Each book contains two-dimensional pictures that look like nothing more than random patterns repeated over and over again across the page. But – and here’s where the magic occurs – when you focus the eyes in a certain way while looking at the pictures, they suddenly transform from 2D into 3D, revealing a depth of image that is breathtaking. In fact, the 3D images appear so real it seems like you could reach into the page and touch them.
Magic Eye pictures, An advanced form of stereogram (http://en.wikipedia.org/wiki/Stereogram), work by manipulating a repeating pattern to control the perceived depth and hide a three-dimensional image in a two-dimensional pattern. When presented with a Magic Eye image, your eyes might each look at two different points. But the repeating image pattern tricks the brain into thinking the two spots are the same, which creates the perception of depth.
The trick is you have to relax the eyes, stop focusing on the image, and just look in order to get the 3D effect. Otherwise, you end up staring at the page and nothing happens. It takes some people a while to let go of their normal focus and perceive the 3D effect. But when it finally happens, the perception is stunning.
Why am I writing about this?
Because it reinforces two concepts I constantly talk about. One, the human brain is an amazing organ, capable of incredible feats of logic and intuition. Two, despite its awesome powers, our brain often causes us to see what we want to see rather than what is really in front of us. It does that because perception takes place far more in the brain than in the eyes, and that’s a critical concept for today’s business leaders.
When markets can change almost at the speed of light, one of the most valuable skills a business leader can have is the ability to look at the world and see things differently. Yet, we get so focused on looking at the “image” of our business that we don’t see changes in our customers or markets even when they’re right in front of us. Instead, we see what we already know about our business and our industry, so we continue doing things the same way. Then we’re shocked when a competitor comes along and eats our lunch by seeing things differently.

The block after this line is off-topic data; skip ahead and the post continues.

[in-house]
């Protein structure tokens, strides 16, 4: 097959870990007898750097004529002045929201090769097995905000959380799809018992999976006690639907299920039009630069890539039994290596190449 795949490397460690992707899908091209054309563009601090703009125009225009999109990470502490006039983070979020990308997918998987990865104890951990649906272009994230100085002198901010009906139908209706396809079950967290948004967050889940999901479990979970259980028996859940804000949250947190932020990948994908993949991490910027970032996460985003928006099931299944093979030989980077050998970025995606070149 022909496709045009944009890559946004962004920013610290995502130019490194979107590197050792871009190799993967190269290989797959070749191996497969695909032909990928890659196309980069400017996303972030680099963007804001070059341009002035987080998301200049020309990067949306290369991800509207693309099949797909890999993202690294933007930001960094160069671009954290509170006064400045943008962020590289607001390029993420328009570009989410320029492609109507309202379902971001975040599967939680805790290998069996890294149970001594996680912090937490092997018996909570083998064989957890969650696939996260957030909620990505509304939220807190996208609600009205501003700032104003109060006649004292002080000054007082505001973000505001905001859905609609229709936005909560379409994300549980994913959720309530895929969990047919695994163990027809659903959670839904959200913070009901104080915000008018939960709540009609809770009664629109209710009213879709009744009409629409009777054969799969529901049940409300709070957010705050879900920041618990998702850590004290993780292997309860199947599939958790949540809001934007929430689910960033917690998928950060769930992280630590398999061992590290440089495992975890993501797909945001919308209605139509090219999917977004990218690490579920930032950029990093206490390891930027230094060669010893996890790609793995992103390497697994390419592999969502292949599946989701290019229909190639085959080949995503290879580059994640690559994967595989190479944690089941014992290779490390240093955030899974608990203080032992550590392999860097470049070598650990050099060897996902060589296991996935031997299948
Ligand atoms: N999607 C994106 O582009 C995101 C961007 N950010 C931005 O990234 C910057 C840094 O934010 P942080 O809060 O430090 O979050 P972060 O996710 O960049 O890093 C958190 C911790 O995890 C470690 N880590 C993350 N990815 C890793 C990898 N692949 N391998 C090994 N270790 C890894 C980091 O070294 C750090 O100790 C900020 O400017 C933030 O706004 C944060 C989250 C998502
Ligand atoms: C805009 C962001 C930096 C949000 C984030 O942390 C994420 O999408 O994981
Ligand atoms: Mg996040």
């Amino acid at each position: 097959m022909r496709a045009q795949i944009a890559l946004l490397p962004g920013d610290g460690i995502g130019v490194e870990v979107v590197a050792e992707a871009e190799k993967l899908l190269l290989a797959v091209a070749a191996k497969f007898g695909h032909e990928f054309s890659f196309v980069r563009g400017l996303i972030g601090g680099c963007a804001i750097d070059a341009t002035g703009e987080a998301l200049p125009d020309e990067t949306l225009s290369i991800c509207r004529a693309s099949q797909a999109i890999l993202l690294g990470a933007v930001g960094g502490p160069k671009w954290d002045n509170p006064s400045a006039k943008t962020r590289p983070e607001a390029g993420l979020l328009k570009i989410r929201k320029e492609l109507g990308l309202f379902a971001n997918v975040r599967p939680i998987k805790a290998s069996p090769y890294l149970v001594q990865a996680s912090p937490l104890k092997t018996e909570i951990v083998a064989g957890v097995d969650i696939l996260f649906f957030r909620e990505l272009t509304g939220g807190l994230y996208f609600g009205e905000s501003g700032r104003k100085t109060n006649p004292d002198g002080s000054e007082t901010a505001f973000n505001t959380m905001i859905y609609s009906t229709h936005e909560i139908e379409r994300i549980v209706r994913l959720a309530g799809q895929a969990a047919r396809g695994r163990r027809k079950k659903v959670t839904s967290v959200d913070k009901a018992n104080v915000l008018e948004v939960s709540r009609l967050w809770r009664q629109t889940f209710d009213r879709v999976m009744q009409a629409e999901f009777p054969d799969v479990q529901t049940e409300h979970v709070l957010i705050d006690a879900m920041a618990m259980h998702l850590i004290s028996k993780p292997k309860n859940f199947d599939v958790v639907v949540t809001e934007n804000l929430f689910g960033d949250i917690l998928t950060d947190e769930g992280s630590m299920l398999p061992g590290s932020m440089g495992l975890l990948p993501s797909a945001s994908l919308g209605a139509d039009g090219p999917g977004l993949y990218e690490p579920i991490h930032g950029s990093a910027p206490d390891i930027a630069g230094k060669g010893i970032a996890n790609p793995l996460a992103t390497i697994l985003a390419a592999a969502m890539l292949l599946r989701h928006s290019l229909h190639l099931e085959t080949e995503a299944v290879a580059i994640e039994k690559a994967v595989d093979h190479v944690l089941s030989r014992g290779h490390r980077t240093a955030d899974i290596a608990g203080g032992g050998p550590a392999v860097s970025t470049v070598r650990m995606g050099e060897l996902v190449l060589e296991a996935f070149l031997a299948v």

To make this even more difficult, not only do we need to see things as they really are, we also need to see things as they could be. In other words, we have to accurately perceive our current customers’ needs, and we have to imagine where they might be in six months to a year (maybe longer, depending on your industry). And that involves looking at the world without trying to force what we see into our preconceived ideas, attitudes and beliefs.
How do we get in the habit of “just looking” at the world? Try these suggestions from my new book Using Your Brain to Win:
- Pause from time to time and ask, what if? What if we did it this way instead of how we always do it? What if we didn’t know anything about our business; what would we do differently to add value to our market? What if we could solve the biggest problem for our customers that nobody in our industry is solving?
- Expand your sources of data, both internally and externally. If you typically only work with marketing or finance, make a point to talk with people in operations or customer service. Subscribe to newsletters, blogs or journals outside your industry. Visit trade shows and conventions that have nothing to do with your product.
- Invite an associate to lunch and talk about their business. This will force you to think about your own business in new and different ways.
- Stop jumping to solutions. The business world moves so quickly that when we have a problem or opportunity, we tend to grab the first good idea that comes along. Instead, put it aside and ask, what might we be missing here? How else could we approach this?
If you haven’t yet seen a Magic Eye image, visit their website (www.magiceye.com) or check them out at a bookstore. In the meantime, take a moment to pause and just look at the world around you without focusing on what you already know. You’ll be amazed at what you might see!
Call to action: Do one thing to pause and just look today.